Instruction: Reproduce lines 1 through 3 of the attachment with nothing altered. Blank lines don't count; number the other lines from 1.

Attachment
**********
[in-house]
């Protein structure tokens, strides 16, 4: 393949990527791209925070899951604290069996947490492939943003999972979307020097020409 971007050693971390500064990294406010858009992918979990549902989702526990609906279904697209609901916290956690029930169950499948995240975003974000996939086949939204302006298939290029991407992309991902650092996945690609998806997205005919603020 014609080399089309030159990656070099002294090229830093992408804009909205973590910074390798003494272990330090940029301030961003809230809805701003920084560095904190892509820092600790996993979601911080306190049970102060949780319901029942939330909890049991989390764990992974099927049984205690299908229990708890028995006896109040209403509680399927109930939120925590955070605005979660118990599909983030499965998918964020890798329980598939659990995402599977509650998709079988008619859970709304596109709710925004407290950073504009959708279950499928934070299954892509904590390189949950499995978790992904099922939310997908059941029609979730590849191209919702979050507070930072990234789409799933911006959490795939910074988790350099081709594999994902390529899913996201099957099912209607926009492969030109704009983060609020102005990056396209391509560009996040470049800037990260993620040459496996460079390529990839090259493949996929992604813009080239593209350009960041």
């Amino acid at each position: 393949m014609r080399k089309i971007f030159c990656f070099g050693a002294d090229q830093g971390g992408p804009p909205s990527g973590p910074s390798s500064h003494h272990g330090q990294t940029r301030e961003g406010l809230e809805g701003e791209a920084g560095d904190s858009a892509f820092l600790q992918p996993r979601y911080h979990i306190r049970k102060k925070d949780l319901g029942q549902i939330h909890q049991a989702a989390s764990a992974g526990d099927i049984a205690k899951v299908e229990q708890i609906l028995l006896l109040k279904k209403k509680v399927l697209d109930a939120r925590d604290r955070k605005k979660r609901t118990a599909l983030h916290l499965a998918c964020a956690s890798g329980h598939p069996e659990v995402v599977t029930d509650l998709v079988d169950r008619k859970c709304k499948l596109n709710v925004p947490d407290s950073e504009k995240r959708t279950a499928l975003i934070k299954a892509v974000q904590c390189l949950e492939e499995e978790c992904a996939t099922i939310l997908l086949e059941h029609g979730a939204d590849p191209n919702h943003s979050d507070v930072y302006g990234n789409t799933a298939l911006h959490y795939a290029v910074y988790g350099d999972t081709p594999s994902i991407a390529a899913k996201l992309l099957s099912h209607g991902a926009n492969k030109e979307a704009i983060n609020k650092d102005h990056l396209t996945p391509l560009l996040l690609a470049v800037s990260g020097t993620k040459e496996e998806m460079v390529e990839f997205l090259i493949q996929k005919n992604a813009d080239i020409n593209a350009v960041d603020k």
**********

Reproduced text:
[in-house]
């Protein structure tokens, strides 16, 4: 393949990527791209925070899951604290069996947490492939943003999972979307020097020409 971007050693971390500064990294406010858009992918979990549902989702526990609906279904697209609901916290956690029930169950499948995240975003974000996939086949939204302006298939290029991407992309991902650092996945690609998806997205005919603020 014609080399089309030159990656070099002294090229830093992408804009909205973590910074390798003494272990330090940029301030961003809230809805701003920084560095904190892509820092600790996993979601911080306190049970102060949780319901029942939330909890049991989390764990992974099927049984205690299908229990708890028995006896109040209403509680399927109930939120925590955070605005979660118990599909983030499965998918964020890798329980598939659990995402599977509650998709079988008619859970709304596109709710925004407290950073504009959708279950499928934070299954892509904590390189949950499995978790992904099922939310997908059941029609979730590849191209919702979050507070930072990234789409799933911006959490795939910074988790350099081709594999994902390529899913996201099957099912209607926009492969030109704009983060609020102005990056396209391509560009996040470049800037990260993620040459496996460079390529990839090259493949996929992604813009080239593209350009960041």
């Amino acid at each position: 393949m014609r080399k089309i971007f030159c990656f070099g050693a002294d090229q830093g971390g992408p804009p909205s990527g973590p910074s390798s500064h003494h272990g330090q990294t940029r301030e961003g406010l809230e809805g701003e791209a920084g560095d904190s858009a892509f820092l600790q992918p996993r979601y911080h979990i306190r049970k102060k925070d949780l319901g029942q549902i939330h909890q049991a989702a989390s764990a992974g526990d099927i049984a205690k899951v299908e229990q708890i609906l028995l006896l109040k279904k209403k509680v399927l697209d109930a939120r925590d604290r955070k605005k979660r609901t118990a599909l983030h916290l499965a998918c964020a956690s890798g329980h598939p069996e659990v995402v599977t029930d509650l998709v079988d169950r008619k859970c709304k499948l596109n709710v925004p947490d407290s950073e504009k995240r959708t279950a499928l975003i934070k299954a892509v974000q904590c390189l949950e492939e499995e978790c992904a996939t099922i939310l997908l086949e059941h029609g979730a939204d590849p191209n919702h943003s979050d507070v930072y302006g990234n789409t799933a298939l911006h959490y795939a290029v910074y988790g350099d999972t081709p594999s994902i991407a390529a899913k996201l992309l099957s099912h209607g991902a926009n492969k030109e979307a704009i983060n609020k650092d102005h990056l396209t996945p391509l560009l996040l690609a470049v800037s990260g020097t993620k040459e496996e998806m460079v390529e990839f997205l090259i493949q996929k005919n992604a813009d080239i020409n593209a350009v960041d603020k």